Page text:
The CEF having one of the greatest negative PrcNAVSprd for the week was DWS RREEF Real Estate II (SRO). SRO’s price sank 7.6% while its NAV dropped 1.5% generating a negative PrcNAVSprd of 6.1%. SRO’s Board has authorized its liquidation. The stock trades at a slight discount of 2.3% and appears to have suspended its dividend.

Economic & Earnings Outlook: (Click here [2] for next week’s economic calendar; click here [3] for earnings announcements and estimates.)

ETFs: For a more detailed EFT performance by sectors, click here [4].

Insider Trading: Doliver Capital Advisors (Doliver) continues to bail out of its holdings in Cornerstone Progressive Return Fund (CFP). In its filing of 5/10/10 it has sold 570,000 shares since the beginning of the year reducing its ownership from 37.2% to 31.1%. Since June of last year it has reduced its holdings from 91.4% to currently 31.1%. During that period the stock value has lost 34% of its value versus the S&P 500 advancing approximately 20%. Yet, this stock still trades at a 21% premium. Go figure?

(An even more obscene CEF investment is Cornerstone Total Return Fund (CRF) a smaller sister CEF that is trading at a 48% premium.)

Horejsi Group (Horejsi) continued its May buying of both Boulder Total Return Fund (BTF) and Boulder Growth & Income Fund (BIF) into June. Horejsi acquired an additional 15,945 shares at an average price of $13.09 and 6,509 shares at $5.52 per share, respectively.

(Click here for a hyperlink to the Joe Eqcome’s CEF Weekly Insider Report.)

CEF Distribution Announcements This Week: The following is a link to a table of CEF distribution announcements this week as well as the previous week’s with yet expired ex-dividend dates. The list is not intended to be inclusive. (Click here for Joe Eqcome’s Weekly CEF Distribution Announcements.)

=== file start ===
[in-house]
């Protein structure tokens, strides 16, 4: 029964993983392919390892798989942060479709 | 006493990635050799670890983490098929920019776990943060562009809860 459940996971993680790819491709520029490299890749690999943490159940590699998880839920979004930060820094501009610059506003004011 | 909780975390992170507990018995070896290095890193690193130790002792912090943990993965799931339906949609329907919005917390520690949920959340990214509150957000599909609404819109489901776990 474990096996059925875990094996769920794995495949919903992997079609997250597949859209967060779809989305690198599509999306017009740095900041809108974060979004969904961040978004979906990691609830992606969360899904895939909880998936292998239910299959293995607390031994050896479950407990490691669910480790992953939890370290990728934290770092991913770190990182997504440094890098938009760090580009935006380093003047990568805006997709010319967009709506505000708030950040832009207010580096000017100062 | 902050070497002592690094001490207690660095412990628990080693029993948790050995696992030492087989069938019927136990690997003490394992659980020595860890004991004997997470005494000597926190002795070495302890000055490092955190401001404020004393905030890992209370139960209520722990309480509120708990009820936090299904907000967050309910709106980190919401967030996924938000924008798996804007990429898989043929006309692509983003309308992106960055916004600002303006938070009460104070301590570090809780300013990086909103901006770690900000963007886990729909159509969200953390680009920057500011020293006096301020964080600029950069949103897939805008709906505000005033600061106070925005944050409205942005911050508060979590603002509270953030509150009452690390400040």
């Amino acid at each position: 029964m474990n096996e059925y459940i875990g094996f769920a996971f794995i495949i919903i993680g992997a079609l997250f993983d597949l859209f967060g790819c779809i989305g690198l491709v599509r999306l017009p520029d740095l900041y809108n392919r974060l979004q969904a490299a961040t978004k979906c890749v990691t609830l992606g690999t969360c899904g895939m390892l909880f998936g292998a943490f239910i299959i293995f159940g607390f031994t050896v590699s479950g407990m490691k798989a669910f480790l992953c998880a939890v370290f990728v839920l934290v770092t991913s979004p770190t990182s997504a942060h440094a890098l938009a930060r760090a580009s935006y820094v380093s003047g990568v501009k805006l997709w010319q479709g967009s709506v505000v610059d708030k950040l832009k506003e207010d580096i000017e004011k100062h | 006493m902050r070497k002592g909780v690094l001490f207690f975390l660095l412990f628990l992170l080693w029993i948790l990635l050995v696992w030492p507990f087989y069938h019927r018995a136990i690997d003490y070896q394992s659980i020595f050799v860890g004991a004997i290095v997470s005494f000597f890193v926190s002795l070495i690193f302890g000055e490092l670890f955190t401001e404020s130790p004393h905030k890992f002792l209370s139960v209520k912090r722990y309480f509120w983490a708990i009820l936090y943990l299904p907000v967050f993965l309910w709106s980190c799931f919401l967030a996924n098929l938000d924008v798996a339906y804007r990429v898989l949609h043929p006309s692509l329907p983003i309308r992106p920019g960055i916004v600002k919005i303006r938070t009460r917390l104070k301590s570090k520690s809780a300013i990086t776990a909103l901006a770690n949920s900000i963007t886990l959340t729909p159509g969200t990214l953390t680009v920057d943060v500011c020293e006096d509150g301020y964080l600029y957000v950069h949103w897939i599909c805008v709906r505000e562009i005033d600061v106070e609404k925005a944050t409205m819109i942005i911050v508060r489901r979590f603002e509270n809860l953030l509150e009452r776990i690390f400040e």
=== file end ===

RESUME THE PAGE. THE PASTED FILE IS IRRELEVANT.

Significant CEF Corporate Events: MBIA Capital/Claymore Managed Duration Investment Grade Municipal Fund (MZF) announced today that it will be changing its name to Managed Duration Investment Grade Municipal Fund, effective June 3, 2010. The Fund’s ticker symbol will not change as a result of the Fund’s name change.

Western Asset Variable Rate Strategic Fund Inc. (GFY) announced Tuesday that, in accordance with its tender offer for up to 1,664,686 of its issued and outstanding shares of common stock (a total of 4,690,964 being properly tendered), which expired on May 24, 2010, the Fund has accepted that number of shares today for payment at $15.87 per share. These shares represent approximately 20% of the Fund’s outstanding shares.

Aberdeen Chile Fund, Inc. (CH) announced this week the preliminary results of its cash tender offer for up to 2,542,026 shares of its common stock, representing approximately 25% of its outstanding shares. The offer expired at 11:59 pm EDT, on Friday, May 28, 2010. Based on current information, approximately 6,135,574 shares of common stock or 60.34 % percent of the Fund's outstanding stock were tendered through the expiration date.

CEF Focus Stock for the Week: The focus stock of the week is Swiss Helvetia Fund (SWZ). SWZ has been the subject of a shareholders’ proposal for the adoption of an “interval fund structure”, whereby the Fund conducts periodic tender offers at least semiannually for at least 10% of currently outstanding common shares at a price of at least 98% of net asset value (NAV).

It appears that the Board of SWZ has allegedly adopted “war footing” on this proposal and has hired a team of advisors (lawyers) to circumvent the proposal at great cost to shareholders.

I can provide no further justice for this topic beyond a series of informative and entertaining articles by a SeekingAlpha contributor on the topic, Swiss Helvetia CEF Confronts Shareholder Democracy (Part 1) [5], by Gwailo. They’re an instructive read and I recommend them for serious CEF investors.


[*] All things being equal, price and NAV should move in tandem. A price movement greater than the NAV generates a positive PrcNAVSprd and may be interpreted as negative on a near-term basis and indicate that the stock is overvalued relative to its NAV which in theory is the stock’s intrinsic value. The opposite would be true for a negative PrcNAVSprd
[1] here
[2] here
[3] here
[4] here
[5] here

Disclosure: Author owns a diversified portfolio of CEFs including SWZ

Source: CEF Weekly Review: Code Orange